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Postmodern Village
est. 1999
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Little Hot Rodding Hood
By Walter P. Crysisler

Oh What big pipes you have!
Oh what a big bumpstick you have!
Oh how massive your rods!
Oh what sizable meats!

Mo Parr-Prudhomme

The highly sexually-charged myth of “Little Red Riding Hood” introduces young people to a highly fictionalized form of the sexual predator at a very early age. The tropes are almost too obvious to require enumeration: a feral wolf; an innocent grandmother; the “proper” (socially approved) beau in the noble huntsman; the violation of safety and home, tradition and family; their inevitable reinstatement as the next generation is “rescued” from its peril. Red, of course, being the color of passion, sexual availability, nubility, is only proper for our imperiled heroine to sport. She must be, in some sense, “asking for it,” but must also be helped toward the “correct” sexual choices. But her naivete suggests that, as a young girl, she simply can't help it.

The power of these archetypes can be seen throughout our culture, but perhaps most surprisingly at your local car show. Automotive enthusiasts have often painted their vehicles red not merely to attract the attention of other drivers but to suggest hotness in all its permutations. Modified cars, like ships, have long been referenced as “she” and have acquired female names, notably in the cult classic car film Gone in 60 Seconds, in which cars marked for theft by the band of anti-heroes were given women's names as code words to elude the attention of police. This adds yet another layer to the notion of hotness--hot as in “stolen”--and enhances the transgression of the outlaw protagonists. The fact that the film is a product of the 1970s underscores the transvaluation of traditional values: the hero-wolves must take their brides from the corrupting influence of the city/civilization. The order to be restored is that of the fading counter-culture.

Further, the stylish curves of sports cars and traditional hot rods suggest an aggressive and healthy femininity; these are not the soft women of the 19th century but lean and lithe, muscular, “fast” women. It is no coincidence that sleeker female forms became popular at the same time as widespread car ownership in the 1920s. With speed and rapid acceleration come the vertiginous sensations associated with sex and eroticism: the tingling of the gut, the “racing” of the pulse, the coursing of the blood. To be involved with a car at that level literally feels the same as to be involved with a woman at an intimate level.

And then there's the technical terminology: pipes, sticks, plugs, rods, pistons, nuts, shafts. They are knowingly salacious, bandied about the shop while grease guns lube nipples, while nubies recite the mantra of the four cycles of the internal combustion engine: suck, squeeze, bang, blow. Indeed, the male domination of the mechanical field is neither mere default nor historical accident: it is a substitute for the wanton sexuality of young men in a culture dominated by old men; diddling with a succession of ever-hotter cars is an acceptable form of serial infidelity.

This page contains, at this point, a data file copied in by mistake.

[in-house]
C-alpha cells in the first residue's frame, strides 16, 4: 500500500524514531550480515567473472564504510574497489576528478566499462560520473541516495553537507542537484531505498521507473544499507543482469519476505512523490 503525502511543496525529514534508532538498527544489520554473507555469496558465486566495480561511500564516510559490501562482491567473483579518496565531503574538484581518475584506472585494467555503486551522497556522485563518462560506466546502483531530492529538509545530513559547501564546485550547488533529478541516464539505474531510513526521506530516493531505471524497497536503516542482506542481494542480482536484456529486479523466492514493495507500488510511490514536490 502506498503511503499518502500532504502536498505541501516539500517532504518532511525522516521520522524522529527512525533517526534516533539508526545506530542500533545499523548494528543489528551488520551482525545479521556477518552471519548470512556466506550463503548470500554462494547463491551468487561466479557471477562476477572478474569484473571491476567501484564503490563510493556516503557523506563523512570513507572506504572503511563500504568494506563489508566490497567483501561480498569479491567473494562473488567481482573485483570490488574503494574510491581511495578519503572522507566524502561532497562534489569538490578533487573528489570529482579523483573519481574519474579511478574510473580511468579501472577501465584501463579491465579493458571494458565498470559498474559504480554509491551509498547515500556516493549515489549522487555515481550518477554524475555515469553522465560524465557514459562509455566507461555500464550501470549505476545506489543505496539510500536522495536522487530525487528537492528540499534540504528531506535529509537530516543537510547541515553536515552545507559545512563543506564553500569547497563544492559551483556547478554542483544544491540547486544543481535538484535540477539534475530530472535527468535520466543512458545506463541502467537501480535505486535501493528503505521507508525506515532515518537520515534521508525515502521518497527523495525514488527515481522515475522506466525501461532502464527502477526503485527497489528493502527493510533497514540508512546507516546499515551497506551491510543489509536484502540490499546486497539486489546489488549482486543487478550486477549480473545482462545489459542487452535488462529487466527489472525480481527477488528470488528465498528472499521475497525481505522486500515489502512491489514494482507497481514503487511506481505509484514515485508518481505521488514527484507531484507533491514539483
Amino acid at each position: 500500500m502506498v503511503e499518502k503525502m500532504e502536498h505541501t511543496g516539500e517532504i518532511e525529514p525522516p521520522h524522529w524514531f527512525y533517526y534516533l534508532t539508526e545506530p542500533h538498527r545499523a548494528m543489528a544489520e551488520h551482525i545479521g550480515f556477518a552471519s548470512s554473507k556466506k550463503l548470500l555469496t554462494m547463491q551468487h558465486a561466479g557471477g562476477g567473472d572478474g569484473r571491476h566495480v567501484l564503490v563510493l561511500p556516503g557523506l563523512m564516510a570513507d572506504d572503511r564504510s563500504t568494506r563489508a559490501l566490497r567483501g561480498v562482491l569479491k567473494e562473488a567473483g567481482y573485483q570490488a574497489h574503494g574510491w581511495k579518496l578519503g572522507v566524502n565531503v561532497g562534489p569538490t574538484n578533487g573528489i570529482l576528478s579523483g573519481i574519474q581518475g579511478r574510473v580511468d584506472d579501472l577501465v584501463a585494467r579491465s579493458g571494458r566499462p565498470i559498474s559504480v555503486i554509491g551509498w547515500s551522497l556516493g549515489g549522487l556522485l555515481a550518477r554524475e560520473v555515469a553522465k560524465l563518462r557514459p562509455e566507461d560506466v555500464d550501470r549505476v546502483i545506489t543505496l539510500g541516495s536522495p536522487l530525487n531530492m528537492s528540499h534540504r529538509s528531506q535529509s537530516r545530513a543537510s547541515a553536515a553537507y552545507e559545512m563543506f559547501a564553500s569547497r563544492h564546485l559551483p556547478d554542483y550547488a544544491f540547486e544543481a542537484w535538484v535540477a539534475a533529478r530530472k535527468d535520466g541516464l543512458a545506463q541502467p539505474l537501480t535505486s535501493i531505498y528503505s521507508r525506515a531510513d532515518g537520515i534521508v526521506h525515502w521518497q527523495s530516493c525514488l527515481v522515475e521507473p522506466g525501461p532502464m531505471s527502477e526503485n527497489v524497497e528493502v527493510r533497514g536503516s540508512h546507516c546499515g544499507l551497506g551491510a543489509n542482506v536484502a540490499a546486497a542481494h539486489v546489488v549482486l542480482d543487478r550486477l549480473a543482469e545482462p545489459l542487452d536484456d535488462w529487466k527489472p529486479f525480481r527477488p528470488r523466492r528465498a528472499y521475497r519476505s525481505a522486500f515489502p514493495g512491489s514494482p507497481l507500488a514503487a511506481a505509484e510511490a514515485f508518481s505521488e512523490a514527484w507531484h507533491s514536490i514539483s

To revisit the filmic example above, the lessons about the Big Bad Wolf are not lost on contemporary women seeking anti-heroes to fulfill their fantasies of individual empowerment through acts of social rebellion. If a woman is turned on by a man's car, he probably deserves her. Granted, their days are numbered as soon as she wises up, but this works for him: his reality of ever-new lovers is created by his automotive fantasy-lovers.

The hot rod itself is the embodiment of the outlaw image in a heavily consumerist culture. Hot rodding involves taking a “normal” vehicle, created in the context of a planned and engineered industrial culture, and by re-engineering it, forcing the vehicle to perform beyond its design parameters. This turns the relationship between dominating industry and passive consumer on its head. Instead of being all things for all people, the hot rod is customized by the individual for the individual. The hidden potential of the car's body and frame, its suspension and (most importantly) its engine is released; the placid, “nice” family-oriented car is deflowered and simultaneously empowered (in a literal sense). Hot rods publicly violate the normal laws of supply-side economics and parade the loud and loose products of this violation all over town. Often, they also violate the literal laws governing the safe operation of a motor vehicle. The hot rod originated from men competing to see who had the fastest machine, and scores settled on public streets attest to the spontaneity, and some might say the purity, of this impulse.

Substitutes abound for illegal street racing, yet it persists, killing hundreds every year. This is because hot rodding is at its essence about violation, about messing where you shouldn't be messing: the planned features of a car, the available but unattainable young woman, the safety of grandma's home. Just as in sex, the illicit can be part of the thrill. The fact that the tale of Little Red Riding Hood must be infinitely repeated, generation after generation, attests to the enduring appeal, and to the representatives of law and order, the enduring danger, of the Big Bad Wolf.

Works Cited

Gone in 60 Seconds. Dir. HB Halicki. Perf. HB Halicki, Marion Busia, Jerry Daugirda. HB Halicki Mercantile Co. 1974. Film.

Parr-Prudhomme, Mo. “Candy Apple and the Reds Meet King Dong.” Hott Pursuit: Poems 1984-2004. Cleveland: HP Books, 2005. Print.